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Disparity of sentences among co-defendants – Federal law

Author: LegalEase Solutions 



What is the current federal law on the disparity of sentences among co-defendants?


The factors to be considered in imposing a sentence falls under 18 U.S.C. § 3553. The section reads as follows:

  • The court shall impose a sentence sufficient, but not greater than necessary, to comply with the purposes set forth in paragraph (2) of this subsection. The court, in determining the particular sentence to be imposed, shall consider—

(1) the nature and circumstances of the offense and the history and characteristics of the defendant;

(2) the need for the sentence imposed—

(* * *)

(6) the need to avoid unwarranted sentence disparities among defendants with similar records who have been found guilty of similar conduct;

In United States v. Booker, 543 U.S. 220 (2005), the Supreme Court held that the Federal Sentencing Act:

[R]equires judges to consider the Guidelines “sentencing range established for … the applicable category of offense committed by the applicable category of defendant,” § 3553(a)(4)(A), the pertinent Sentencing Commission policy statements, the need to avoid unwarranted sentencing disparities, and the need to provide restitution to victims, §§ 3553(a)(1), (3), (5)-(7) (2000 ed. and Supp. IV).  And the Act nonetheless requires judges to impose sentences that reflect the seriousness of the offense, promote respect for the law, provide just punishment, afford adequate deterrence, protect the public, and effectively provide the defendant with needed educational or vocational training and medical care. § 3553(a)(2) (2000 ed. and Supp. IV) (see Appendix, infra, for text of § 3553(a)).”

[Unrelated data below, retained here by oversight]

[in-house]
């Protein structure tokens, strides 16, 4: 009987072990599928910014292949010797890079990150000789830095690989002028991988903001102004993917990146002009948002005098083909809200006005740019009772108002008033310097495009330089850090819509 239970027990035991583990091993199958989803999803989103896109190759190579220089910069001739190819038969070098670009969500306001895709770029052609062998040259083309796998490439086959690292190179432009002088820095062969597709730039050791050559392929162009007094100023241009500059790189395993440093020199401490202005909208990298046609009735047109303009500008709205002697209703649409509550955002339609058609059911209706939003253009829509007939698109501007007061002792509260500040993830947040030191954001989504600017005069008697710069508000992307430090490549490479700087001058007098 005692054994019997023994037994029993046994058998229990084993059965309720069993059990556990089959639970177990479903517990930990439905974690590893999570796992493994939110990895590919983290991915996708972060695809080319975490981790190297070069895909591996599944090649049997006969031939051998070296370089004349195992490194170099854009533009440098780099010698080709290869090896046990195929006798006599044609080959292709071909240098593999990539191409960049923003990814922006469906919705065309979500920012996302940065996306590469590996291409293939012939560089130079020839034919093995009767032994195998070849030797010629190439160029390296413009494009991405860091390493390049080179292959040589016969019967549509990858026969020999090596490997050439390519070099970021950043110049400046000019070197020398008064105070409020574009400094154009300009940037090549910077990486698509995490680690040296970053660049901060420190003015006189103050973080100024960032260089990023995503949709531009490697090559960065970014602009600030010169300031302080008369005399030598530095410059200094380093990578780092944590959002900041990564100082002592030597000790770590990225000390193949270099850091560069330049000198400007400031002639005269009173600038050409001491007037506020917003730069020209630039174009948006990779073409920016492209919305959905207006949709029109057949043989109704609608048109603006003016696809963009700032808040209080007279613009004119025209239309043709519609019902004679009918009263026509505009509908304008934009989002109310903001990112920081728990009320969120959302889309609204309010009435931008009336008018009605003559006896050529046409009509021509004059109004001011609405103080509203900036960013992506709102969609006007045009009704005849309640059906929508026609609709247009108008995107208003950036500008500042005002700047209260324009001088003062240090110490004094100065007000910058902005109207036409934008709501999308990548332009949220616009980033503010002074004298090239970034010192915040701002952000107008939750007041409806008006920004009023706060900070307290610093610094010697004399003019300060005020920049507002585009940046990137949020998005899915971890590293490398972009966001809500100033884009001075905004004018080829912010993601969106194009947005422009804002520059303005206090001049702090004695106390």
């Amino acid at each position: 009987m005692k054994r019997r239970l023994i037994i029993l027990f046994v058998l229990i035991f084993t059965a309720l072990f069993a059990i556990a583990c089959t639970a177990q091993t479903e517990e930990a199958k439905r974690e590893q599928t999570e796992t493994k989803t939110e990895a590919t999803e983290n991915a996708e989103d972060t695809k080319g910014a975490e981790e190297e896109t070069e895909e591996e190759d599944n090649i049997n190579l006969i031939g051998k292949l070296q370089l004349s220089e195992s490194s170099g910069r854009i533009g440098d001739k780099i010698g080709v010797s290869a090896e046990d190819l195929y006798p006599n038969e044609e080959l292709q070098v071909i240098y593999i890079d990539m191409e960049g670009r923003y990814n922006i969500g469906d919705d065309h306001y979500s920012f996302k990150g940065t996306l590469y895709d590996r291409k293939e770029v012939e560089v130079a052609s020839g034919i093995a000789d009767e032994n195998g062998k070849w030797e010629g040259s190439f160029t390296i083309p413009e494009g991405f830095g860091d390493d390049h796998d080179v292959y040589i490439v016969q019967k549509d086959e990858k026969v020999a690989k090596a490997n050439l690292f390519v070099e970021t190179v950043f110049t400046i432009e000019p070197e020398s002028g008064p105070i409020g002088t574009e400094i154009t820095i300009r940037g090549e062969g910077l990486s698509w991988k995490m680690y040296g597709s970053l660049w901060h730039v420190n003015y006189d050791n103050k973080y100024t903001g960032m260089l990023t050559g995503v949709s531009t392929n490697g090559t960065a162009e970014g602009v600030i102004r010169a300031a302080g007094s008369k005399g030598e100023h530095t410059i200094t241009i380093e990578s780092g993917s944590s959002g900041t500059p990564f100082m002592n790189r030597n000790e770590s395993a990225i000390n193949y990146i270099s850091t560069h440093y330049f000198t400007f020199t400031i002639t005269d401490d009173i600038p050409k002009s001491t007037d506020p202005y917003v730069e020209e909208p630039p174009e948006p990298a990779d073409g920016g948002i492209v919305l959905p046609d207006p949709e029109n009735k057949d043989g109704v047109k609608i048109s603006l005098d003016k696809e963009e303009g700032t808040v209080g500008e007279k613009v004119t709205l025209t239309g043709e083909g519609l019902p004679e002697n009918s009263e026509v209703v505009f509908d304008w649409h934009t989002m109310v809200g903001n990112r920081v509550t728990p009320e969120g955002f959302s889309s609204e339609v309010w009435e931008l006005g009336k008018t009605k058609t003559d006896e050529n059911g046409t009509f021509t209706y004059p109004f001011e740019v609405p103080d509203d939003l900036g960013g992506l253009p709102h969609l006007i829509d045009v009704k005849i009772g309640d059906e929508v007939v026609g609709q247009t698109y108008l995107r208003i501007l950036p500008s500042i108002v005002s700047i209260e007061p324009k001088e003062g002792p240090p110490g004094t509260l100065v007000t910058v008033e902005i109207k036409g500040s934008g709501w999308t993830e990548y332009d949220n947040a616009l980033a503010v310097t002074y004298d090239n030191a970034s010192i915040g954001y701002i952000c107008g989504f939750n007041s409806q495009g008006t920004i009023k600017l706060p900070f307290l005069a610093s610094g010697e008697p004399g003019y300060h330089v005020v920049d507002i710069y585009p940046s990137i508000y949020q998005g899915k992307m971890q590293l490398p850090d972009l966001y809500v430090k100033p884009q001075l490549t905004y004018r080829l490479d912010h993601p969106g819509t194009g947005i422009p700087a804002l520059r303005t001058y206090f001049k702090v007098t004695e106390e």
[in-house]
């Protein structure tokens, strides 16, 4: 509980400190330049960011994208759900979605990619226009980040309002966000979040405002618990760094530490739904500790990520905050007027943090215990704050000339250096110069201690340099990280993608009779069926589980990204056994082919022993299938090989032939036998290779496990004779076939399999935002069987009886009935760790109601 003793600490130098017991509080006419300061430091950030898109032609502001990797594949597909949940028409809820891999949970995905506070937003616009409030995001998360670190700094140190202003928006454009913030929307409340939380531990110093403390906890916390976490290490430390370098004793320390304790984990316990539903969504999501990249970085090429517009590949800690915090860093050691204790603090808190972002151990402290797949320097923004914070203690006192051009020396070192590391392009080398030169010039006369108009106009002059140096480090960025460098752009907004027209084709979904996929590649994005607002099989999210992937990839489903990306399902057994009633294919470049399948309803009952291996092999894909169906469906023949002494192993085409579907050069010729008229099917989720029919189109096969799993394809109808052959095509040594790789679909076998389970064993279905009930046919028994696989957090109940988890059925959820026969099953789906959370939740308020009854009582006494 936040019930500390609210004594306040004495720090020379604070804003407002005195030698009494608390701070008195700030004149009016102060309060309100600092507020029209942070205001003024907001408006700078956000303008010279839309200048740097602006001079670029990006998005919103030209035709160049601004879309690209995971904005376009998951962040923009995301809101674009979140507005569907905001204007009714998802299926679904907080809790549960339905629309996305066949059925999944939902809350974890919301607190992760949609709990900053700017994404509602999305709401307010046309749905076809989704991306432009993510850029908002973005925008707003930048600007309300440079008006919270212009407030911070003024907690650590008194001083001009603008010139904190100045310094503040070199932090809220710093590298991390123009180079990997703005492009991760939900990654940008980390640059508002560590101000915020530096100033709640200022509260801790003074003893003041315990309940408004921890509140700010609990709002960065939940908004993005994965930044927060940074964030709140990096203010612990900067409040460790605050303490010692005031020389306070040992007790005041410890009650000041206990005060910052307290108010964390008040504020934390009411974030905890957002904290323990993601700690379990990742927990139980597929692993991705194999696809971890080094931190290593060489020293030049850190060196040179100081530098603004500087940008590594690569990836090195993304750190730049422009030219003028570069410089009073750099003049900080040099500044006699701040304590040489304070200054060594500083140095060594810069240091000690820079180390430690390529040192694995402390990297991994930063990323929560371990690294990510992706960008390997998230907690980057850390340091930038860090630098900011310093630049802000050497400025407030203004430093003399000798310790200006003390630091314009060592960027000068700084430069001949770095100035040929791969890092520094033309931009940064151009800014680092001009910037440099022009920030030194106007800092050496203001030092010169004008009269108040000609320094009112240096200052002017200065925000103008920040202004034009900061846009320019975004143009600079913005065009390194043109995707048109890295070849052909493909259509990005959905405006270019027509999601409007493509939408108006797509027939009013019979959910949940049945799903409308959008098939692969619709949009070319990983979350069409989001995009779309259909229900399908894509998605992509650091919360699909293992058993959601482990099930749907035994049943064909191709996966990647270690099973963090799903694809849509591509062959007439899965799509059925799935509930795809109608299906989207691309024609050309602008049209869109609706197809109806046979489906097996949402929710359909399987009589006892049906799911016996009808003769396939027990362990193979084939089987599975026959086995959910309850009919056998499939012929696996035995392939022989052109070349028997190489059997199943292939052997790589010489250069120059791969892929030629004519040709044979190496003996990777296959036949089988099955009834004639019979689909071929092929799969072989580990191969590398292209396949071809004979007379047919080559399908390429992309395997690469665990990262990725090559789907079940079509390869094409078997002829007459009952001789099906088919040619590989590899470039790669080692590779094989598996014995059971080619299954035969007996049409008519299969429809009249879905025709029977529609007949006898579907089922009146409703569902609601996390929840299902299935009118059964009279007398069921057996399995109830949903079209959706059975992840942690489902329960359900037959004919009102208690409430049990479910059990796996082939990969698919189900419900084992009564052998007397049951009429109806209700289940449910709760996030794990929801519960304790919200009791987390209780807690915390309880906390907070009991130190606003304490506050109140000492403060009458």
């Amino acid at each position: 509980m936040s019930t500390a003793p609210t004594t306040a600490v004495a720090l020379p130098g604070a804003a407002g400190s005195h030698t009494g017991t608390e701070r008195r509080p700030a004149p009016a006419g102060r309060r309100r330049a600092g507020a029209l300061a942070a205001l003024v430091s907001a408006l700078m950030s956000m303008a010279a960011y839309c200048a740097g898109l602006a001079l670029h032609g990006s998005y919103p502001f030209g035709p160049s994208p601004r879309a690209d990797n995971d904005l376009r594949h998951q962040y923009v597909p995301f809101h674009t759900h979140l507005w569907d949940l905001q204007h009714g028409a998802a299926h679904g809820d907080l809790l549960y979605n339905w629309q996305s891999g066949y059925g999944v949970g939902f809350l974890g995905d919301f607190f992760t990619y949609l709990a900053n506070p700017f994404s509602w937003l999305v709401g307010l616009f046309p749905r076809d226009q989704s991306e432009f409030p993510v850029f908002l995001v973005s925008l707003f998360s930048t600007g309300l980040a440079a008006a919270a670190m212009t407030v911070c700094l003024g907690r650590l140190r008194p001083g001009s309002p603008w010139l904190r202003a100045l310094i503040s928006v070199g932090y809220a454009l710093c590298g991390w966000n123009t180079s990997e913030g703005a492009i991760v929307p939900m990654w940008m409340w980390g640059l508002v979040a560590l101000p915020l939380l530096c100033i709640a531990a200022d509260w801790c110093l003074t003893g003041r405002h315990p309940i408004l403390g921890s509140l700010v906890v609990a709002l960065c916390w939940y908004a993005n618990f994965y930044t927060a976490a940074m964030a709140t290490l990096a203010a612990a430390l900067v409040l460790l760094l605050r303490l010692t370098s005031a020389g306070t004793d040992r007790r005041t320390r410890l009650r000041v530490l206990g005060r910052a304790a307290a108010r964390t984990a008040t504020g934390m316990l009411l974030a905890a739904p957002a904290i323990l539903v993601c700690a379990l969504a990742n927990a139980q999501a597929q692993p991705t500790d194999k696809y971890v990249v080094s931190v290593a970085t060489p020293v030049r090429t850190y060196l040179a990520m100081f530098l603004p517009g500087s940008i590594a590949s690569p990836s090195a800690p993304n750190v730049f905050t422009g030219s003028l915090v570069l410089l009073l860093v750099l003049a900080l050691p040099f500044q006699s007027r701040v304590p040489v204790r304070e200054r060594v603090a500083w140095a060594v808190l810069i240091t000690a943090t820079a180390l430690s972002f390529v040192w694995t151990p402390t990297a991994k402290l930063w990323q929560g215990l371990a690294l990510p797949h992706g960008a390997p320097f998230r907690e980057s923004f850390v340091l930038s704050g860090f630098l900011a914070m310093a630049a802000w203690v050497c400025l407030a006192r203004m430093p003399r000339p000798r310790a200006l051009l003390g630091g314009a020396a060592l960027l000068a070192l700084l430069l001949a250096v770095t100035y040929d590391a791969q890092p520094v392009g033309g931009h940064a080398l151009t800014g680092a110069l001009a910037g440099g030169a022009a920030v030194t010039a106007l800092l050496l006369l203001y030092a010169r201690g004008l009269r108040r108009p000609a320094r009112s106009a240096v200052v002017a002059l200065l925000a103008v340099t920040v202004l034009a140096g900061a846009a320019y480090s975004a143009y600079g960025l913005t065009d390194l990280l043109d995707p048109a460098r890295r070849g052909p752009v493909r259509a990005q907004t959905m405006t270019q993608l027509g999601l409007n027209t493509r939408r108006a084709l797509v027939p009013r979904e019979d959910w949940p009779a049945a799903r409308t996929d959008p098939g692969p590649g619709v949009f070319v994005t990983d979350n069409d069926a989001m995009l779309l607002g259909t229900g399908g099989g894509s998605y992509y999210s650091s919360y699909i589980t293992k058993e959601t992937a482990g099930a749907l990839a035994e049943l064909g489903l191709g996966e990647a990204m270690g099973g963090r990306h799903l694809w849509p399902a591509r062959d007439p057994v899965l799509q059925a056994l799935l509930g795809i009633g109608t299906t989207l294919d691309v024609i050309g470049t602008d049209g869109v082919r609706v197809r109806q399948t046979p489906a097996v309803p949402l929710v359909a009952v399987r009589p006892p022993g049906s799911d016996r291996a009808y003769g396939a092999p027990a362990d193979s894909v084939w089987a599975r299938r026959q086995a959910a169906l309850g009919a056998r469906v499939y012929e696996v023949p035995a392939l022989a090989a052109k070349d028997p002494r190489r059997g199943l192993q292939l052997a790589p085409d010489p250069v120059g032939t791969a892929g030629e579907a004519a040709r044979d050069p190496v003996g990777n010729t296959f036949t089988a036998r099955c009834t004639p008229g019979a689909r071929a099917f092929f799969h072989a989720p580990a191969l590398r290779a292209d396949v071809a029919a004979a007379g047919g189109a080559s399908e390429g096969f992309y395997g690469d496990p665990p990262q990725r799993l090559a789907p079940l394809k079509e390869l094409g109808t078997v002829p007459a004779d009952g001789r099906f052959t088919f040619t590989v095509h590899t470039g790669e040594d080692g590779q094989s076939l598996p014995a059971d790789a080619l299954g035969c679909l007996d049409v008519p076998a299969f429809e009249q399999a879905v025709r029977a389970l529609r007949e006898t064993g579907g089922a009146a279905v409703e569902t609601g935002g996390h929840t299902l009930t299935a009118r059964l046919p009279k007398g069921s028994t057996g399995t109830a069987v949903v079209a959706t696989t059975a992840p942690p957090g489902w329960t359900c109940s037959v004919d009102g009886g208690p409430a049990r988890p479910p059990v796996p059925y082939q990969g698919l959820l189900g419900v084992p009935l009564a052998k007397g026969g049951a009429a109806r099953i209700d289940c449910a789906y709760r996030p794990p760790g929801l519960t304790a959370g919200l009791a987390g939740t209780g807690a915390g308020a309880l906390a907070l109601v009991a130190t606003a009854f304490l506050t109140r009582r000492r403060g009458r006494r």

Id. at 259-60.

Regarding co-conspirators and sentence disparities, it is not uncommon for this to occur. In United States v. Conatser, 514 F.3d 508 (6th Cir. 2008), the Court held that “[d]isparities between the sentences of coconspirators can exist for valid reasons, such as differences in criminal histories, the offenses of conviction, or one coconspirator’s decision to plead guilty and cooperate with the government.” Id. at 522.

However, challenging the disparity between one co-defendant/co-conspirator’s sentence from another co-defendant/co-conspirator’s sentence is not an easy avenue to explore. The Sixth Circuit has ruled on this repeatedly and has reaffirmed its stance on the matter.

In United States v. Presley, 547 F.3d 625 (6th Cir. 2008), the Sixth Circuit held that “[s]ection 3553(a)(6) instructs sentencing courts to consider ‘the need to avoid unwarranted sentence disparities among defendants with similar records who have been found guilty of similar conduct.’” Id. at 631. The Court also noted that “‘[s]ubsection 3553(a)(6) is concerned with national disparities among the many defendants with similar criminal backgrounds convicted of similar criminal conduct.’” Id. (quoting United States v. Simmons, 501 F.3d 620, 623 (6th Cir.2007)).